U.S. District Courthouse in Yakima

(DONALD W. MEYERS/Yakima Herald-Republic).

YAKIMA, Wash. — A federal appeals court rejected a former inspector’s claim that she was punished for reporting that a Terrace Heights company was violating food safety laws.

The U.S. Ninth Circuit Court of Appeals affirmed Friday a 2015 U.S. District Court ruling that Wendy Alguard did not have a valid whistleblower claim against the U.S. Department of Agriculture, for whom she worked as a commodity food grader.

Alguard, in court records, said she reported that Snokist cannery was hiding totes of moldy applesauce that it was alleged to be reprocessing into school lunch products.

The allegations, and its battles with the U.S. Food and Drug Administration and loss of sales to USDA’s school lunch program, forced the company into bankruptcy.

But Alguard claimed that the USDA tried to reassign her to another location 1,000 miles away, and fired her when she refused to accept it, because of her whistleblowing.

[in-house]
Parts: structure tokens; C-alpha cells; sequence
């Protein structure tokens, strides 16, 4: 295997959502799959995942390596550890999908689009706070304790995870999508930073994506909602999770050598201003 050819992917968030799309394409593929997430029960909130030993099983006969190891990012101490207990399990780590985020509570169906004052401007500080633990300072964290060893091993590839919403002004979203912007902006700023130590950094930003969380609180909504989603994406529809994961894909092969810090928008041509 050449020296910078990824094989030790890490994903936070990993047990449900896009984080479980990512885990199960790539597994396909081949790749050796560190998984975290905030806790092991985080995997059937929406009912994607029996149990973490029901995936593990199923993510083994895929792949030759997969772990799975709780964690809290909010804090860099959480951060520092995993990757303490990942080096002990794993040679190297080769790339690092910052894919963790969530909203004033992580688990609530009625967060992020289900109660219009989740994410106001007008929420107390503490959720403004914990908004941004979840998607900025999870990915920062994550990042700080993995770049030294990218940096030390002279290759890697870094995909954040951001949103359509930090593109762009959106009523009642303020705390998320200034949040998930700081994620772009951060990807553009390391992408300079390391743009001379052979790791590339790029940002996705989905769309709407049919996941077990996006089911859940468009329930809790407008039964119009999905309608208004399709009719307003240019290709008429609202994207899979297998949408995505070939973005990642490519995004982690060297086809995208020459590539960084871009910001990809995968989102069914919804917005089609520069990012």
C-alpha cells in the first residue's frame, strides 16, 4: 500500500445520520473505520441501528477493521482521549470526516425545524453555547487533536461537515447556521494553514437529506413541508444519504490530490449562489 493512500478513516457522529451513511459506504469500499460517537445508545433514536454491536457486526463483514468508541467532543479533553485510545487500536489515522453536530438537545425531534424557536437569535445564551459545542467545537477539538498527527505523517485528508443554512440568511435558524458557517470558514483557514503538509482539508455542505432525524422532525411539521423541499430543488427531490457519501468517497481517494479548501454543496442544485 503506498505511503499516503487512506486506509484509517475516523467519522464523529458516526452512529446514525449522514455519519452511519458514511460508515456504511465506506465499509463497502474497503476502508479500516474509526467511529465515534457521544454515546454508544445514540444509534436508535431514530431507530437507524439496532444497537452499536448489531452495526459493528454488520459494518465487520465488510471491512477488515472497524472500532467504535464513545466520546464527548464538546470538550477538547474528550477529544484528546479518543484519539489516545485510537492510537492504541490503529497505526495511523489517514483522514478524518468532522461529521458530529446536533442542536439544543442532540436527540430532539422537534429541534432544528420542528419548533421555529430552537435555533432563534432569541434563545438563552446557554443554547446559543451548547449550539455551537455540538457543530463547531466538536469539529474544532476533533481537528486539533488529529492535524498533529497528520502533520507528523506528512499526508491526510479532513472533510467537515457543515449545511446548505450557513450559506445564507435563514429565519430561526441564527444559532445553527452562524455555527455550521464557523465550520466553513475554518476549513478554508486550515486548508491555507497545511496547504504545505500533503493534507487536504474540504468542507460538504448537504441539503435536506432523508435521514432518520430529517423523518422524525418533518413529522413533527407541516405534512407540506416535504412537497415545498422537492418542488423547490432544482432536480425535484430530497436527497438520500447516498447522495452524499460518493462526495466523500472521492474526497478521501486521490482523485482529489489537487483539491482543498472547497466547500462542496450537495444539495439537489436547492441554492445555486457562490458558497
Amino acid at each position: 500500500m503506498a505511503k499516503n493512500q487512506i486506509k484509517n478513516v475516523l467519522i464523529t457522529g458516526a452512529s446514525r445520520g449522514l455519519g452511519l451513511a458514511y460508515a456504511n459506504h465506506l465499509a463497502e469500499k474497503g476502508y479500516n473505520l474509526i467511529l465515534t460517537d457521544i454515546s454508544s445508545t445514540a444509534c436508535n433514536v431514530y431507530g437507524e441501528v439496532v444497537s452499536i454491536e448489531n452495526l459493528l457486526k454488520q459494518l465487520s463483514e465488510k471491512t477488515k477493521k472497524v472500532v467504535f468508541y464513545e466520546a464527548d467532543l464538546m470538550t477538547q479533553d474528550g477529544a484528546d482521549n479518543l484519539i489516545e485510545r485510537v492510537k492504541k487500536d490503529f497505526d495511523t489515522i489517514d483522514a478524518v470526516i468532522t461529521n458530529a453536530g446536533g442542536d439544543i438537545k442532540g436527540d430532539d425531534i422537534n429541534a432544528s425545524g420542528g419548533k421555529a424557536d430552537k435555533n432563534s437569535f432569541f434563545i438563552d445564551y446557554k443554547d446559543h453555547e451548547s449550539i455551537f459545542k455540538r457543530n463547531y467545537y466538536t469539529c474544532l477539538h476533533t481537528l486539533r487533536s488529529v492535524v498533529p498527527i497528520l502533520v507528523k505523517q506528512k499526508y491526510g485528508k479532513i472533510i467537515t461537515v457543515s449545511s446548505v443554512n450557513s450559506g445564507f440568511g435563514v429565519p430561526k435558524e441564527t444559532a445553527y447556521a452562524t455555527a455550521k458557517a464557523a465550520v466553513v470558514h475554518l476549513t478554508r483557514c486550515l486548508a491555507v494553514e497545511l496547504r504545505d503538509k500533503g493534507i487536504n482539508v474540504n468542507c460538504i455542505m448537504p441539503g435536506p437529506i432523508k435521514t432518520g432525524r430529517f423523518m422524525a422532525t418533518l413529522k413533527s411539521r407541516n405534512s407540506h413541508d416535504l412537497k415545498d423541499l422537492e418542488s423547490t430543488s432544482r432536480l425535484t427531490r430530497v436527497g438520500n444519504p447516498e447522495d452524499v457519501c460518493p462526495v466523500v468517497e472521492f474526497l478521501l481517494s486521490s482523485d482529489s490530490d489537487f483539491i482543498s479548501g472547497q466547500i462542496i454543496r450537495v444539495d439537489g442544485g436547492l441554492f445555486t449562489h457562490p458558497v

She initially brought administrative claims with the USDA’s Equal Employment Opportunity Office and the U.S. Merit System Protection Board, which ruled against her, and U.S. District Court Judge Thomas Rice dismissed her $600,000 lawsuit in 2015.

The appellate court found that Alguard was reassigned because of a lack of work in the area for commodity graders and she had the least seniority at her office. It said it was immaterial that Alguard’s disclosure may have contributed to the decrease in inspections.

Judges also found that Alguard’s disclosure was not directed at the agency, making it unlikely the USDA would have a motive to retaliate against her.

Attempts to contact Alguard were not successful. She does not have a working listed phone number.